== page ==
Descemet's Membrane Endothelial Keratoplasty - DMEK
DMEK is a new type of partial-thickness corneal graft operation in which only the innermost corneal layers are replaced, instead of the whole thickness of the cornea as happens in a conventional full-thickness graft (penetrating keratoplasty).
Who is suitable for DMEK?
The operation is performed where poor function of the inner endothelial cell layer has lead to corneal water-logging (oedema). Normally corneal transparency is dependent on the endothelial cells pumping fluid out of the cornea. If the cornea becomes oedematous the vision deteriorates. In severe corneal oedema the surface cell layer (epithelium) develops tiny blisters of fluid between the cells (bullous keratopathy), and this causes further visual decline, as well as making the eye intermittently painful when the fluid bubbles burst.
Corneal endothelial failure is seen in the genetically determined condition of Fuchs' corneal endothelial dystrophy, and may also occur following intra-ocular surgery such as cataract extraction.
As corneal failure becomes more severe, the cornea becomes more hazy. If the cornea is too hazy, DSAEK may be recommended, as DMEK requires a reasonable view into the anterior chamber for the surgeon to see the injected Descemet's membrane and allow him to unroll and position it.
How is DMEK performed?
The donor tissue layers of Descemet's membrane and the attached endothelial cell layer are prepared by gently peeling these layers together off the back of the donor cornea. Once the layers are freed from their attachment to the corneal stroma they roll up spontaneously into a scroll. This scroll can be preserved in organ-culture medium in the eye bank, or it can be used straight away for transplantation.
The patient has their own Descemet's membrane and endothelium removed by being scraped off the back of their cornea. The donor tissue is injected into their eye, carefully unrolled, and floated up onto the back of their cornea on a gas bubble.
What are the advantages of DMEK?
The surface of the cornea is an extremely important component of the optical system of the eye, so any irregularity in the corneal shape has a major impact on visual performance. Because DMEK only exchanges the inner cell layers of the cornea it has no effect on its external shape. This means that the speed and quality of the visual recovery after DMEK is generally much better than that achieved by a conventional penetrating graft.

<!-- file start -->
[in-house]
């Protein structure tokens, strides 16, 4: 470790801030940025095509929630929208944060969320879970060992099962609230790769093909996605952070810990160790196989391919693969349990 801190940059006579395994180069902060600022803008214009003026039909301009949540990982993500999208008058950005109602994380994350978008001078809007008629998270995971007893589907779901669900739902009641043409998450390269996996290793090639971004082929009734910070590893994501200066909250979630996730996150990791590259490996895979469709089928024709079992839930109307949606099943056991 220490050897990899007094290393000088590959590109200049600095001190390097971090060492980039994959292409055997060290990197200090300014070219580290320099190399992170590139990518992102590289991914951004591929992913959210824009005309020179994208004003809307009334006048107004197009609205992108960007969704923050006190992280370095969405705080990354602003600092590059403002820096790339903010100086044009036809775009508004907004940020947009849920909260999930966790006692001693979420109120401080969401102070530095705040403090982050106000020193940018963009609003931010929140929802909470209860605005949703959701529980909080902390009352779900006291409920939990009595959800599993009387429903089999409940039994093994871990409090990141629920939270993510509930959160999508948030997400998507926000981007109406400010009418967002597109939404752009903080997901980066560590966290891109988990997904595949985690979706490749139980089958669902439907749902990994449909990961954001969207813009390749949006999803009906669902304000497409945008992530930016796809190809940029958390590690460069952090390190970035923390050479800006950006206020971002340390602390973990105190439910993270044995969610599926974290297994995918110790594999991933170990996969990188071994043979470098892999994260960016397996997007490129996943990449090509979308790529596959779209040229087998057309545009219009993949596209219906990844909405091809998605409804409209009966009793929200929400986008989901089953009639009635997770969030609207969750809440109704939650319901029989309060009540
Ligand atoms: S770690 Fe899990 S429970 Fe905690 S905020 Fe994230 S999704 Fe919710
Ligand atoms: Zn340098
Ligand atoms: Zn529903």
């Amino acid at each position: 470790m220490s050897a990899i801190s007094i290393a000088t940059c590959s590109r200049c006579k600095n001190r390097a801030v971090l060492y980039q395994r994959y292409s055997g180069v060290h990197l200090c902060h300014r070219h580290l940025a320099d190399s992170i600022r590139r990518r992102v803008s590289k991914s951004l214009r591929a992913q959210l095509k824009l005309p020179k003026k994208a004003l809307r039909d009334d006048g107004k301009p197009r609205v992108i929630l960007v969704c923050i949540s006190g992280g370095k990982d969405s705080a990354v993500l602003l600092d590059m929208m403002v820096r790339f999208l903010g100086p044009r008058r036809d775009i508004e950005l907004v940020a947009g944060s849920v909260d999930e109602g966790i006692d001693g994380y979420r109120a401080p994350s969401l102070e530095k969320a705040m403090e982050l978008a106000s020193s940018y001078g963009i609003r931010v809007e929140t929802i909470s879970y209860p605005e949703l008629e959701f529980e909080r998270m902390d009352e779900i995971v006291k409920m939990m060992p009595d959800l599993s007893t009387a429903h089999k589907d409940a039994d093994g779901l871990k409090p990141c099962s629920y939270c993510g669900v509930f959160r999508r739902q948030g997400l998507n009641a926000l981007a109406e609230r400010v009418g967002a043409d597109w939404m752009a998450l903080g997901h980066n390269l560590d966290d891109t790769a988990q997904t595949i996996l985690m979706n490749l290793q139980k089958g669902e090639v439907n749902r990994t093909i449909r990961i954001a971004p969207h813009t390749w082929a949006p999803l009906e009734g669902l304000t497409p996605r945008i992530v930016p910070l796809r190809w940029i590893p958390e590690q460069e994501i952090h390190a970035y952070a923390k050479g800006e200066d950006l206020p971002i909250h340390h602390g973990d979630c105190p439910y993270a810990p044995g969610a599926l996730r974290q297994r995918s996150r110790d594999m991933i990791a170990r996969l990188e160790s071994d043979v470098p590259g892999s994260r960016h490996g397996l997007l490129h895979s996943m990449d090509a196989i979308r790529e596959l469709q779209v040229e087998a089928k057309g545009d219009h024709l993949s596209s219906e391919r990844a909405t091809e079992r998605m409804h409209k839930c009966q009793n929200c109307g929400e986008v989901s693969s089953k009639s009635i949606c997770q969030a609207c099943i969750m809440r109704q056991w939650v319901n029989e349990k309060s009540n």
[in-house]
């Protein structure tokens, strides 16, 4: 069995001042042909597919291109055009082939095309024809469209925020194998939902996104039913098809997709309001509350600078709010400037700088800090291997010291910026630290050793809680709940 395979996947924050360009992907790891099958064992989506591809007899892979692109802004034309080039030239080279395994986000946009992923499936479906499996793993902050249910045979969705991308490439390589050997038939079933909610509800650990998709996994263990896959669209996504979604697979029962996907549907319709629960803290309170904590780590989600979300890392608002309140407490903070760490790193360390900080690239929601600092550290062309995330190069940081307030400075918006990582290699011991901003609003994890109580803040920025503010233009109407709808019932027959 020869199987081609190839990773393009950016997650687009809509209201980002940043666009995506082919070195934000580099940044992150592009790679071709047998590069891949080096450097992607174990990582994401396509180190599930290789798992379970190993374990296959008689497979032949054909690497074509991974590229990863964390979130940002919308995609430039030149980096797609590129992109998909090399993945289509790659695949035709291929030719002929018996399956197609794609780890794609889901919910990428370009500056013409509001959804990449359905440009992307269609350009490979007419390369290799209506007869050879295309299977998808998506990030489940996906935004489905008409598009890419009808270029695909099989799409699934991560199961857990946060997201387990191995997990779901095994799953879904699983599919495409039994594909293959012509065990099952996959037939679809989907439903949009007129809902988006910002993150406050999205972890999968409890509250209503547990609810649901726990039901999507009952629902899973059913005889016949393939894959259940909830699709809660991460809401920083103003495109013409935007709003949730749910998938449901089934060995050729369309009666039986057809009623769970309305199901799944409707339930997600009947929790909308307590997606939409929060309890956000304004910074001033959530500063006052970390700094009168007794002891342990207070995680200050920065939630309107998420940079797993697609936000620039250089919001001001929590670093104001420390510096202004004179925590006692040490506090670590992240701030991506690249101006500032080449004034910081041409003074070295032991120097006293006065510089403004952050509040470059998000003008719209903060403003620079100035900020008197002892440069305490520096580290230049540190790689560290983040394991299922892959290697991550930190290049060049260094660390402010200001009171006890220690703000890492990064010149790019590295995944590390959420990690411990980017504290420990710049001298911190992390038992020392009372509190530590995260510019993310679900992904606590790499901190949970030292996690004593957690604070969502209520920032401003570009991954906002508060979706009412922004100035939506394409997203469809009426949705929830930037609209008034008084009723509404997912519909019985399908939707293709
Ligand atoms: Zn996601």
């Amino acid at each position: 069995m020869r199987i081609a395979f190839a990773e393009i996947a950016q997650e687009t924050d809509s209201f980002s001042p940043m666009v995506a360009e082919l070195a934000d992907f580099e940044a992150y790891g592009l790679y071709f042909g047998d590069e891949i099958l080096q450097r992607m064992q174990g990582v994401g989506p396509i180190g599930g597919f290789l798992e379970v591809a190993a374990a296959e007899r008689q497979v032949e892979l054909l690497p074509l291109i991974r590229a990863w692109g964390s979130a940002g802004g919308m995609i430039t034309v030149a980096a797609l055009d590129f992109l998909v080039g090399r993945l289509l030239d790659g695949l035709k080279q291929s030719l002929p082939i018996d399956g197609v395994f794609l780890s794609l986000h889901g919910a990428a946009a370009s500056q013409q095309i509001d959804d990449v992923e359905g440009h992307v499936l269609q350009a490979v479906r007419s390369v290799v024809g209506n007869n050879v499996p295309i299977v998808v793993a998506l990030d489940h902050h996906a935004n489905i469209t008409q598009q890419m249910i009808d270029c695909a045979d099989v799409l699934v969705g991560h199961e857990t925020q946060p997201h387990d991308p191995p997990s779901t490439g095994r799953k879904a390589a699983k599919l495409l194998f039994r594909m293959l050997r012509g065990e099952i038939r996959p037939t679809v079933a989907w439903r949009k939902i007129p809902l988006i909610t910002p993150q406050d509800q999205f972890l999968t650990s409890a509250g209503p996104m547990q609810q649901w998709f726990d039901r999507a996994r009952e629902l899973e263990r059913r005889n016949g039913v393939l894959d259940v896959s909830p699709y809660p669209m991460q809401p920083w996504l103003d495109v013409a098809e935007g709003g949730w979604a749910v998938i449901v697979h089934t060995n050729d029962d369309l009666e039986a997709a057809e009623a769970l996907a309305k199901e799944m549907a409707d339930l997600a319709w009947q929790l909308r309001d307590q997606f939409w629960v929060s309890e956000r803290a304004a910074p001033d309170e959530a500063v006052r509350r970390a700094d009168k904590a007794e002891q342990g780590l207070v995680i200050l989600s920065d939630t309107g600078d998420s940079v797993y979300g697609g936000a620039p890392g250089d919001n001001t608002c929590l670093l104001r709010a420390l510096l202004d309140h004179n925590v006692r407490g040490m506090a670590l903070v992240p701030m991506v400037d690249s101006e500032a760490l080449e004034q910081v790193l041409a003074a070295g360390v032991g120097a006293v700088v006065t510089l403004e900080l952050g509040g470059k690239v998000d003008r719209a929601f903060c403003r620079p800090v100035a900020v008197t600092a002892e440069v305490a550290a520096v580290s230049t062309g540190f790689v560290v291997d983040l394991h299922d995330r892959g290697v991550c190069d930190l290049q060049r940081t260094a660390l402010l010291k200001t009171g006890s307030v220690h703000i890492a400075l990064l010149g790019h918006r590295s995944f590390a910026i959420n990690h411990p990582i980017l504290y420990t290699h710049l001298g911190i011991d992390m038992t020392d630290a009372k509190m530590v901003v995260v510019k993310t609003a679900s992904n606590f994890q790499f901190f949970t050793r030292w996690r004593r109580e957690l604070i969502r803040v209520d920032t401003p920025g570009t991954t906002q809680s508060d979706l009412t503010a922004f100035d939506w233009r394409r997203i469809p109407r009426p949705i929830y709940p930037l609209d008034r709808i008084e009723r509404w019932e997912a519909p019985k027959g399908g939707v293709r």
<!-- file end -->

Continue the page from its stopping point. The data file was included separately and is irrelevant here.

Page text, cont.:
What are the disadvantages of DMEK?
Once the graft has been manoeuvred into position on the back surface of the patient's cornea, in the majority of cases it quickly adheres. However, occasionally in the first few days after the graft has been positioned, it can become dislocated into the anterior chamber. If this happens further surgery is required to reposition the graft with a new gas bubble. Very rarely re-positioning may need to be repeated on more than one occasion. However, once the graft has been attached for a few days it will not become dislocated again at a later stage. In some patients, if their cornea has been damaged by severe oedema, there may be some residual haze or scarring in the corneal tissue which may limit the quality of the visual recovery, even though the corneal oedema has been cleared by the function of the grafted endothelium.
What are the risks of DMEK?
Corneal donors are screened for infectious diseases including HIV, Hepatitis B and C, HTLV, and syphilis. Because of the very small potential risk of transmission of diseases such as CJD (Creutzfeldt-Jakob Disease), patients having a corneal transplant of any sort are no longer eligible to be blood or tissue donors themselves.
The do nor cornea used in DMEK is preserved in an eye bank, and the corneal endothelial density is evaluated by microscopy. However, t he endothelial cells can be damaged at the time of surgery which may mean that the graft never functions (primary graft failure), or only functions for a while and later fails (late failure from endothelial depletion).
Like other graft operations that use living tissue, there is a risk of corneal graft rejection which can lead to failure of the graft at any time.
What happens post-operatively?
The eye will be red, sore and watery for a week or two. Initially the vision can be quite hazy whilst the cornea is still oedematous, but should clear as the graft starts to function. If a gas bubble has been left in the eye, the surgeon may ask the patient to keep their eyes looking vertically upwards to help the bubble hold the graft in place whilst it sticks. The bubble will be absorbed after some hours or days depending on what type of gas is used. It is important that rubbing of the eye is avoided in the first few weeks to prevent dislocating the graft.
Steroid drops are used to settle the inflammation and reduce the risk of rejection, and may be continued on an indefinite basis. If the patient has some degree of cataract as well as corneal failure, it is likely that the cataract will be made worse by the use of steroid drops after the surgery, and for this reason it is often recommended to remove the cataract either before or at the same time as having the DMEK graft.
In some patients there may be a problem with a rise of pressure inside the eye (glaucoma) associated with the steroid eye drop treatment, and this may require additional medical or surgical treatment.